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tier1

[teer] /tɪər/
noun
1.
one of a series of rows or ranks rising one behind or above another, as of seats in an amphitheater, boxes in a theater, guns in a man-of-war, or oars in an ancient galley.
2.
one of a number of galleries, as in a theater.
3.
a layer; level; stratum:
The wedding cake had six tiers. All three tiers of the firm's management now report to one director.
4.
Australian. a mountain range.
verb (used with object)
5.
to arrange in tiers.
verb (used without object)
6.
to rise in tiers.
Origin
1560-1570
1560-70; earlier also tire, tyre, teare < Middle French, Old French tire, tiere order, row, rank < Germanic; compare Old English, Old Saxon tīr, Old High German zēri glory, adornment

tier2

[tahy-er] /ˈtaɪ ər/
noun
1.
a person or thing that ties.
2.
Nautical. a short rope or band for securing a furled sail.
3.
New England. a child's apron or pinafore.
Origin
1625-35; tie + -er1
Dictionary.com Unabridged
Based on the Random House Dictionary, © Random House, Inc. 2014.
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Examples for tier
  • All new jobs will be entry-level jobs at the second-tier wage.
  • More public universities are striving to squeeze into the top tier.
  • Others worry about the morality of creating a two tier system where the wealthier receive better health care.
  • Certain top tier scientists will do the work of going through the satellite images and data.
  • Coins have been rearranged and spread out on the lower tier.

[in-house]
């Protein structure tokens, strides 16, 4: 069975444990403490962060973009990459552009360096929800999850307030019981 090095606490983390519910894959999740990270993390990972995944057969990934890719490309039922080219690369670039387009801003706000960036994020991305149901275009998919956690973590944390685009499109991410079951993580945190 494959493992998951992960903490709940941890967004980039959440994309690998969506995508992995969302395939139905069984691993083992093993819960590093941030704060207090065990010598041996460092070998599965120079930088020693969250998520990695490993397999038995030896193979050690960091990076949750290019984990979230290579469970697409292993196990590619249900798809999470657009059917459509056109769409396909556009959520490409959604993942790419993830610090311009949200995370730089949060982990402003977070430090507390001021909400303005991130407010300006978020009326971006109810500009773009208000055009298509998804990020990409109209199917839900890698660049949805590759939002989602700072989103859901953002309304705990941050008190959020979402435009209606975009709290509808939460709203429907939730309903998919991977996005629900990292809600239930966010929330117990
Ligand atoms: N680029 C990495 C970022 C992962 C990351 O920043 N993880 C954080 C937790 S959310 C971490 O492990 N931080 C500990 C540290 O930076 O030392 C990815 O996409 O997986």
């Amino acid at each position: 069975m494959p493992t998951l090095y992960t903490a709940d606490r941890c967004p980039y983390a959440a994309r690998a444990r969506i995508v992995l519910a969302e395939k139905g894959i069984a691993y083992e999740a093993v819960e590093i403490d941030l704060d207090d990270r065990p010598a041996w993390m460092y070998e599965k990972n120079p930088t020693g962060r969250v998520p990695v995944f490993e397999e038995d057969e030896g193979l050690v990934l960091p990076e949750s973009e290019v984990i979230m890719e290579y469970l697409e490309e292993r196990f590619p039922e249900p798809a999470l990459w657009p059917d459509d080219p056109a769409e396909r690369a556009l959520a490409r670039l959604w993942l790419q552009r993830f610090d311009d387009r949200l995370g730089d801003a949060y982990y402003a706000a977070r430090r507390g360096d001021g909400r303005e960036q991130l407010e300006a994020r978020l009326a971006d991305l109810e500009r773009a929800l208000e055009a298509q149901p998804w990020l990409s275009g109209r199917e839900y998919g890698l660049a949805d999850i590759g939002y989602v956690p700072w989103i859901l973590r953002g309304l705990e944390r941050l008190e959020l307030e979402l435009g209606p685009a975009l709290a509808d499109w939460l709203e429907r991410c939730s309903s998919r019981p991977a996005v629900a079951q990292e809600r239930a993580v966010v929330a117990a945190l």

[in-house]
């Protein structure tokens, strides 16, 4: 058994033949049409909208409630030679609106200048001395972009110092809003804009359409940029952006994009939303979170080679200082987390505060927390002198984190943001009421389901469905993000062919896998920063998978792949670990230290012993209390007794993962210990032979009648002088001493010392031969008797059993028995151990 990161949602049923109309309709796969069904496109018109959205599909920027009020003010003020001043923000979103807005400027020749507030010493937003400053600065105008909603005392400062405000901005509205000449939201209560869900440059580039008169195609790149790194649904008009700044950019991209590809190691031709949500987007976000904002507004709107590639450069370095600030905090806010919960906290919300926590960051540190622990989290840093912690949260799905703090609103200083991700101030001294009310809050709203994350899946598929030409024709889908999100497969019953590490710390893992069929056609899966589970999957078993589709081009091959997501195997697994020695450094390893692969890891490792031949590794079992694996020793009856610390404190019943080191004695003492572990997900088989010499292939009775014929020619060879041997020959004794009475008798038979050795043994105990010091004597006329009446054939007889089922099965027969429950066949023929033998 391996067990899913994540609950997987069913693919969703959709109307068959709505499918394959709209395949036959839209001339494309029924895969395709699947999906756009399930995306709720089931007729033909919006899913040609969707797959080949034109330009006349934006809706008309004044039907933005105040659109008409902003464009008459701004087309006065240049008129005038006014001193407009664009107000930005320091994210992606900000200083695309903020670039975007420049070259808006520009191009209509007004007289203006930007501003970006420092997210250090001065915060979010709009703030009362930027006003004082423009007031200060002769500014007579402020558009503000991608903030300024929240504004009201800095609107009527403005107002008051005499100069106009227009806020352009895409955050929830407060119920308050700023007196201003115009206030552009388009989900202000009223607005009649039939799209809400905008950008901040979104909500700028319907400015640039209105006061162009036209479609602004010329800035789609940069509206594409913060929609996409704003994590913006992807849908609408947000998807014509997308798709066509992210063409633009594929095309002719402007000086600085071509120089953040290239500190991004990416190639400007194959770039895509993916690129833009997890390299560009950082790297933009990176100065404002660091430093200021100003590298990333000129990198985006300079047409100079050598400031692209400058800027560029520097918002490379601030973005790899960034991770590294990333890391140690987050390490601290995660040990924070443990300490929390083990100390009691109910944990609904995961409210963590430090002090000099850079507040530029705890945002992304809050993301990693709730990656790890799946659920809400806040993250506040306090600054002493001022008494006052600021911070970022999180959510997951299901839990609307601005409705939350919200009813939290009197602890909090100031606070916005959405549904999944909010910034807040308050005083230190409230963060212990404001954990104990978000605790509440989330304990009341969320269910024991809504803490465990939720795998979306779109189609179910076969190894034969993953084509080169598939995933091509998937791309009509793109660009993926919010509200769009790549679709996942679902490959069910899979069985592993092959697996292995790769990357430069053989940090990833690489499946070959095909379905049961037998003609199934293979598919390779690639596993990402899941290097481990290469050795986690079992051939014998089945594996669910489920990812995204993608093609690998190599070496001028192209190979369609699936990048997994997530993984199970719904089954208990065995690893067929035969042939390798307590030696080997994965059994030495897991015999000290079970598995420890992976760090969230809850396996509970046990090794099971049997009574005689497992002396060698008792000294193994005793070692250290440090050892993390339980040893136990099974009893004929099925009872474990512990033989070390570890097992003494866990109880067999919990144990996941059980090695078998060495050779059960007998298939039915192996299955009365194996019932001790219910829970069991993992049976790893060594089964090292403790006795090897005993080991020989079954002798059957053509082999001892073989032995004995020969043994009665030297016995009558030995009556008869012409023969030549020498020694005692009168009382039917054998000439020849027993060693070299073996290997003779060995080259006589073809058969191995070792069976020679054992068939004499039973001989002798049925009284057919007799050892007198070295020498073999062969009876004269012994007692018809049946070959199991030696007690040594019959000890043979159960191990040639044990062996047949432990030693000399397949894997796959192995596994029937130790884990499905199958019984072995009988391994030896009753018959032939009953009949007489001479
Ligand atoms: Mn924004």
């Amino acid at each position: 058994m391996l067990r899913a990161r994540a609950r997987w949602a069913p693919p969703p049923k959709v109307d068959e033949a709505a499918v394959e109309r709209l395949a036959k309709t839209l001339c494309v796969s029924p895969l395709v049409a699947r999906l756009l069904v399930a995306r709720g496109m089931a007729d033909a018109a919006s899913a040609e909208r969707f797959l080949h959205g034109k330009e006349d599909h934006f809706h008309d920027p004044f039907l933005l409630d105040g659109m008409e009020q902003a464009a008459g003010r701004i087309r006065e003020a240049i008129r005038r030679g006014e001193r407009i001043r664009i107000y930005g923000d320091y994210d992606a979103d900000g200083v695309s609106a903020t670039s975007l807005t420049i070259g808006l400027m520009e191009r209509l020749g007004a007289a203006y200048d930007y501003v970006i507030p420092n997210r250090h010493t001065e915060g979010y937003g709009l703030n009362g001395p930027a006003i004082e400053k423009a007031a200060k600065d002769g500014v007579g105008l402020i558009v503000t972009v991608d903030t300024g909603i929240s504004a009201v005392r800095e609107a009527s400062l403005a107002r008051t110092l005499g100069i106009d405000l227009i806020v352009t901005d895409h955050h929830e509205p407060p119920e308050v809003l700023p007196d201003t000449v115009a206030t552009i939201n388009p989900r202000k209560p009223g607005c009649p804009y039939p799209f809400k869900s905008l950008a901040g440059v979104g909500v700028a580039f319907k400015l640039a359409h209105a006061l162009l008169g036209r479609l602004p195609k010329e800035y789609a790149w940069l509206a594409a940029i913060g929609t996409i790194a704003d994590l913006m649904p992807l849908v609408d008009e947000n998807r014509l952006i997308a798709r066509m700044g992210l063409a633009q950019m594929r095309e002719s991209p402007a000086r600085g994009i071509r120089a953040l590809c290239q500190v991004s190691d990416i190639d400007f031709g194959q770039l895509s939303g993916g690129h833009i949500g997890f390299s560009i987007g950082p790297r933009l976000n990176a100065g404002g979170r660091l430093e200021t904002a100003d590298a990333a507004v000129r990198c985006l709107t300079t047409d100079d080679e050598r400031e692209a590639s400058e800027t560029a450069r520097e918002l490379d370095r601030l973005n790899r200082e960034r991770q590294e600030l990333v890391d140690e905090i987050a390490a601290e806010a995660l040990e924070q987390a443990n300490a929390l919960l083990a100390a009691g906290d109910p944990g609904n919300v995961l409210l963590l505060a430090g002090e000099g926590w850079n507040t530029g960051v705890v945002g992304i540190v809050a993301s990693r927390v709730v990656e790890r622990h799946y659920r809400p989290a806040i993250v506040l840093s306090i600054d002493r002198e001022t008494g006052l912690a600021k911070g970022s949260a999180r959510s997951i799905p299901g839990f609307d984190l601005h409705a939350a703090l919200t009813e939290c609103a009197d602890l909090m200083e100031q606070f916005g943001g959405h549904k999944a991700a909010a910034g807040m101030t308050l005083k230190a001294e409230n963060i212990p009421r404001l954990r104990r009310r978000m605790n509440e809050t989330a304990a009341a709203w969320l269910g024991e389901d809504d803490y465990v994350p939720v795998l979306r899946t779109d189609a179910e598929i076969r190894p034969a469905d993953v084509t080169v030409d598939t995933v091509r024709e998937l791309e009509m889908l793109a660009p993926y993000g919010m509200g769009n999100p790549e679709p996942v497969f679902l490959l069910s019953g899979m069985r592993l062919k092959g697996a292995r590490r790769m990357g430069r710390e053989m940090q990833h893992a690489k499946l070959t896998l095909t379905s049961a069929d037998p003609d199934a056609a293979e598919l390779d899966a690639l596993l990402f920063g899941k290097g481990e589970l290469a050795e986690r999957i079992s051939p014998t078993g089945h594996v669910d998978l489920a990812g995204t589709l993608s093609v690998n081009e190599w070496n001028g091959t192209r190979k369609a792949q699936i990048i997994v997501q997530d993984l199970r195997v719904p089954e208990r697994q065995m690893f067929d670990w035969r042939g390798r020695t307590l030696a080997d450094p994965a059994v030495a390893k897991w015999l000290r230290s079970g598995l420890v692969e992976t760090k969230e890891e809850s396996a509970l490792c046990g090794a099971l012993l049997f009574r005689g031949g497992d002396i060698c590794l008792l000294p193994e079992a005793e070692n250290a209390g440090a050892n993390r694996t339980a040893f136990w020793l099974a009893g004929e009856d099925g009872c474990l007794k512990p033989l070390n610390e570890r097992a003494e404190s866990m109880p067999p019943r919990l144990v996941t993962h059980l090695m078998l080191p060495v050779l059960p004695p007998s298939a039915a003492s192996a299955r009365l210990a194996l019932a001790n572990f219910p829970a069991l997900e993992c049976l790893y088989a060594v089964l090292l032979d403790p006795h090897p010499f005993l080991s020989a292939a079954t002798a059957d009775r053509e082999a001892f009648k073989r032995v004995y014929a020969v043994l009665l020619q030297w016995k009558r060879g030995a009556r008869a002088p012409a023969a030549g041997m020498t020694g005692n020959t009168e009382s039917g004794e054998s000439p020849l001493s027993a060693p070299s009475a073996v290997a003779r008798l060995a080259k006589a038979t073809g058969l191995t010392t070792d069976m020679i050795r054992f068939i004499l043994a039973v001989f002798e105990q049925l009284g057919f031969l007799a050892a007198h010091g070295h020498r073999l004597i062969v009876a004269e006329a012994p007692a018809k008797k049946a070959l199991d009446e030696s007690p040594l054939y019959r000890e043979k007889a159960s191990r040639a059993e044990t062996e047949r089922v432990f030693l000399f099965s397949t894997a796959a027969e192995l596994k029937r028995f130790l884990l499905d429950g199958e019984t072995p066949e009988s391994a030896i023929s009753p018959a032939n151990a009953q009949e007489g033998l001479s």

• Dig into the hillside a bit at each tier before putting down the stream liners.
  • Pick what makes sense, then monitor your usage closely to see if there's a different tier that saves you money.
  • Students in this tier would receive no funds for books, fees, or remedial courses.
  • The second realization was that there is a second tier for electrical connections.
  • Apple management have some second tier leaders that they have been grooming for decades to be innovative and creative.
British Dictionary definitions for tier

tier1

/tɪə/
noun
1.
one of a set of rows placed one above and behind the other, such as theatre seats
2.
  1. a layer or level
  2. (in combination) a three-tier cake
3.
a rank, order, or row
verb
4.
to be or arrange in tiers
Word Origin
C16: from Old French tire rank, of Germanic origin; compare Old English tīr embellishment

tier2

/ˈtaɪə/
noun
1.
a person or thing that ties
Collins English Dictionary - Complete & Unabridged 2012 Digital Edition
© William Collins Sons & Co. Ltd. 1979, 1986 © HarperCollins
Publishers 1998, 2000, 2003, 2005, 2006, 2007, 2009, 2012
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Word Origin and History for tier
n.

"row, rank, range," 1560s, from Middle French tire, from Old French tire "rank, sequence, order" (early 13c.), probably from tirer "to draw, draw out" (see tirade). Some suggests the French noun is from a Germanic source akin to Old High German ziari, German Zier "adornment," Old English tir "glory, honor."

Online Etymology Dictionary, © 2010 Douglas Harper
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